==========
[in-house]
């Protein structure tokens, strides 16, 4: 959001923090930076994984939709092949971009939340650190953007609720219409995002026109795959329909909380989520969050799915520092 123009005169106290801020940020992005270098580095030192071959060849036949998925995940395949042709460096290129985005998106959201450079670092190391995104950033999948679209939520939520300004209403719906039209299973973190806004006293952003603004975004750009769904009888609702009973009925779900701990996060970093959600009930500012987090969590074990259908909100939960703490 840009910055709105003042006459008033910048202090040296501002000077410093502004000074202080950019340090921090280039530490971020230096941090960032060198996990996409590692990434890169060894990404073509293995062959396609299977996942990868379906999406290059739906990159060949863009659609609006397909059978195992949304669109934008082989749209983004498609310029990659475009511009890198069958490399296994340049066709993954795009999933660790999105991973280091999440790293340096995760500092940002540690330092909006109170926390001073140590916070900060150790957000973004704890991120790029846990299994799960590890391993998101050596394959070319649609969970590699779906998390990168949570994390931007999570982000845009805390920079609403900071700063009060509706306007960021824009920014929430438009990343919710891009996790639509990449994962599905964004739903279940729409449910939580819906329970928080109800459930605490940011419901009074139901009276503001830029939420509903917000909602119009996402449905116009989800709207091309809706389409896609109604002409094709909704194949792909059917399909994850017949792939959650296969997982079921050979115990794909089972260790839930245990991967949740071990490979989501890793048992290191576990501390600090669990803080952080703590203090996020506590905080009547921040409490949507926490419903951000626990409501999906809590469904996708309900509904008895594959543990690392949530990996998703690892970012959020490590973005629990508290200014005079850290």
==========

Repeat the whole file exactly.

[in-house]
């Protein structure tokens, strides 16, 4: 959001923090930076994984939709092949971009939340650190953007609720219409995002026109795959329909909380989520969050799915520092 123009005169106290801020940020992005270098580095030192071959060849036949998925995940395949042709460096290129985005998106959201450079670092190391995104950033999948679209939520939520300004209403719906039209299973973190806004006293952003603004975004750009769904009888609702009973009925779900701990996060970093959600009930500012987090969590074990259908909100939960703490 840009910055709105003042006459008033910048202090040296501002000077410093502004000074202080950019340090921090280039530490971020230096941090960032060198996990996409590692990434890169060894990404073509293995062959396609299977996942990868379906999406290059739906990159060949863009659609609006397909059978195992949304669109934008082989749209983004498609310029990659475009511009890198069958490399296994340049066709993954795009999933660790999105991973280091999440790293340096995760500092940002540690330092909006109170926390001073140590916070900060150790957000973004704890991120790029846990299994799960590890391993998101050596394959070319649609969970590699779906998390990168949570994390931007999570982000845009805390920079609403900071700063009060509706306007960021824009920014929430438009990343919710891009996790639509990449994962599905964004739903279940729409449910939580819906329970928080109800459930605490940011419901009074139901009276503001830029939420509903917000909602119009996402449905116009989800709207091309809706389409896609109604002409094709909704194949792909059917399909994850017949792939959650296969997982079921050979115990794909089972260790839930245990991967949740071990490979989501890793048992290191576990501390600090669990803080952080703590203090996020506590905080009547921040409490949507926490419903951000626990409501999906809590469904996708309900509904008895594959543990690392949530990996998703690892970012959020490590973005629990508290200014005079850290």